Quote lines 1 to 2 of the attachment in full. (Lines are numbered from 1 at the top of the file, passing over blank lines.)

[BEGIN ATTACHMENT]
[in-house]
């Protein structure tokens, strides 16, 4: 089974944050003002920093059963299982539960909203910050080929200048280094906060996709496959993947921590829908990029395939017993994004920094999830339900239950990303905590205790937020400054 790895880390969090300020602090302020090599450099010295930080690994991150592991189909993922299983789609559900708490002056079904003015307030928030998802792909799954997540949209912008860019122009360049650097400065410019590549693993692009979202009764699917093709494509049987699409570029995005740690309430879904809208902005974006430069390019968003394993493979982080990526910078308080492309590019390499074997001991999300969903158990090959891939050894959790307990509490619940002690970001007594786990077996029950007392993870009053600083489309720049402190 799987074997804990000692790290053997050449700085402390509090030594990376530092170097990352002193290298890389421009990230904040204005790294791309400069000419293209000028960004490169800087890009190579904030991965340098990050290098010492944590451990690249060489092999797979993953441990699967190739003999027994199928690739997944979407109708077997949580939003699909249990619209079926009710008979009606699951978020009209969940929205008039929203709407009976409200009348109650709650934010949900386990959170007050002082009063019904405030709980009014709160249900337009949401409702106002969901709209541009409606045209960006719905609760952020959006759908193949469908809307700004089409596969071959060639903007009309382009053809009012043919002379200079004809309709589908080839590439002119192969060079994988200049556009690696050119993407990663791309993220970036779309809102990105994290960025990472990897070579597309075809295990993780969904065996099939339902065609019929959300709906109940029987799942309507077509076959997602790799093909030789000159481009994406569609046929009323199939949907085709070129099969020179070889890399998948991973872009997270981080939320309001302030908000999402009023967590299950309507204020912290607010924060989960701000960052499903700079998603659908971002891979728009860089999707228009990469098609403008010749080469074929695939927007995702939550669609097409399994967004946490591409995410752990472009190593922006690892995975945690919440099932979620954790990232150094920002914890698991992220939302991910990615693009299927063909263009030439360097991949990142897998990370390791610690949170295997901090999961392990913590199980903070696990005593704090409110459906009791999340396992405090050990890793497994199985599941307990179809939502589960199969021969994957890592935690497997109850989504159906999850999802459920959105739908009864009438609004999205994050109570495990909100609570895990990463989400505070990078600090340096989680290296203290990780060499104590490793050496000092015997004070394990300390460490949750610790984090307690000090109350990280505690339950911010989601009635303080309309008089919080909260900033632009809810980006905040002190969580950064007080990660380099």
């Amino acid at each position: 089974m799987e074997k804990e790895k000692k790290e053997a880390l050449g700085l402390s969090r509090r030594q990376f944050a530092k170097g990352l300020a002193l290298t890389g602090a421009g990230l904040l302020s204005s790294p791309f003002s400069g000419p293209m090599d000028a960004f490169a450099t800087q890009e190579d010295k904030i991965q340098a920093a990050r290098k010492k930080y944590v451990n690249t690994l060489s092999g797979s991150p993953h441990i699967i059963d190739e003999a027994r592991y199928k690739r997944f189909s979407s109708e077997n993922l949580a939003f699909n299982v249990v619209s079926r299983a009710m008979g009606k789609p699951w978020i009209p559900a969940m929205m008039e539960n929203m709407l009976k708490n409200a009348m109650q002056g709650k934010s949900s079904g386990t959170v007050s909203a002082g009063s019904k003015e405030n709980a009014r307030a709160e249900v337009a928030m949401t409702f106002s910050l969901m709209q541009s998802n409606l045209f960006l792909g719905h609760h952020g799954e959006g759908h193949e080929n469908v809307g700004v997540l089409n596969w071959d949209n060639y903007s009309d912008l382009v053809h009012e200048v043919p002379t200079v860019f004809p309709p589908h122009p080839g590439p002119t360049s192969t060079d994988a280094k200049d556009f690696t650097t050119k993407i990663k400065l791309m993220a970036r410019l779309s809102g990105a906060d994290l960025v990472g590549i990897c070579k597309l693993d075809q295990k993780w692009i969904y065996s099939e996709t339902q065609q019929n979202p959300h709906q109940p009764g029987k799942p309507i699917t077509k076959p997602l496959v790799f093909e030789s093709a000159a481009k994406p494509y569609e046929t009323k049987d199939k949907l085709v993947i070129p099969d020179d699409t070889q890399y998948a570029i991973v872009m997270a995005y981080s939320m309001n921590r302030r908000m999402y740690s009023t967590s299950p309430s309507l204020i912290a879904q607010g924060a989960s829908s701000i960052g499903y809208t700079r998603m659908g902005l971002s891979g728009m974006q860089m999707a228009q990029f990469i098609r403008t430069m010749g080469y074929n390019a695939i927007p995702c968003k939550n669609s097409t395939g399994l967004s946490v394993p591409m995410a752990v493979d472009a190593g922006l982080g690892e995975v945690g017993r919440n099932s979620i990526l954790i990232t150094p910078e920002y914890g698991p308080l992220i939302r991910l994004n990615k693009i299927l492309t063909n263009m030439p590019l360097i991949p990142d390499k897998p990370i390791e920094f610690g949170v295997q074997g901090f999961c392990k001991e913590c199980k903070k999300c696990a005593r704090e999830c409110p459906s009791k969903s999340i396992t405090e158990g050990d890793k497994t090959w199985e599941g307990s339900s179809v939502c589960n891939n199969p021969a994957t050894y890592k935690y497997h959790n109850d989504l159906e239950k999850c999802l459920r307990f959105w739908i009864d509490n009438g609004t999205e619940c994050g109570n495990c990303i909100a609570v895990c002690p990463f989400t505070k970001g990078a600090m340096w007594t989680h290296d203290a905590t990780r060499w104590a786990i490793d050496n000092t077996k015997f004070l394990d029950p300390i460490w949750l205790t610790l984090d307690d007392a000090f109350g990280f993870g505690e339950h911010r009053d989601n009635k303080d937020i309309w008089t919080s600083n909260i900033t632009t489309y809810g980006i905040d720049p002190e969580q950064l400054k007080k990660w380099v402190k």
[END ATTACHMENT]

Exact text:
[in-house]
């Protein structure tokens, strides 16, 4: 089974944050003002920093059963299982539960909203910050080929200048280094906060996709496959993947921590829908990029395939017993994004920094999830339900239950990303905590205790937020400054 790895880390969090300020602090302020090599450099010295930080690994991150592991189909993922299983789609559900708490002056079904003015307030928030998802792909799954997540949209912008860019122009360049650097400065410019590549693993692009979202009764699917093709494509049987699409570029995005740690309430879904809208902005974006430069390019968003394993493979982080990526910078308080492309590019390499074997001991999300969903158990090959891939050894959790307990509490619940002690970001007594786990077996029950007392993870009053600083489309720049402190 799987074997804990000692790290053997050449700085402390509090030594990376530092170097990352002193290298890389421009990230904040204005790294791309400069000419293209000028960004490169800087890009190579904030991965340098990050290098010492944590451990690249060489092999797979993953441990699967190739003999027994199928690739997944979407109708077997949580939003699909249990619209079926009710008979009606699951978020009209969940929205008039929203709407009976409200009348109650709650934010949900386990959170007050002082009063019904405030709980009014709160249900337009949401409702106002969901709209541009409606045209960006719905609760952020959006759908193949469908809307700004089409596969071959060639903007009309382009053809009012043919002379200079004809309709589908080839590439002119192969060079994988200049556009690696050119993407990663791309993220970036779309809102990105994290960025990472990897070579597309075809295990993780969904065996099939339902065609019929959300709906109940029987799942309507077509076959997602790799093909030789000159481009994406569609046929009323199939949907085709070129099969020179070889890399998948991973872009997270981080939320309001302030908000999402009023967590299950309507204020912290607010924060989960701000960052499903700079998603659908971002891979728009860089999707228009990469098609403008010749080469074929695939927007995702939550669609097409399994967004946490591409995410752990472009190593922006690892995975945690919440099932979620954790990232150094920002914890698991992220939302991910990615693009299927063909263009030439360097991949990142897998990370390791610690949170295997901090999961392990913590199980903070696990005593704090409110459906009791999340396992405090050990890793497994199985599941307990179809939502589960199969021969994957890592935690497997109850989504159906999850999802459920959105739908009864009438609004999205994050109570495990909100609570895990990463989400505070990078600090340096989680290296203290990780060499104590490793050496000092015997004070394990300390460490949750610790984090307690000090109350990280505690339950911010989601009635303080309309008089919080909260900033632009809810980006905040002190969580950064007080990660380099």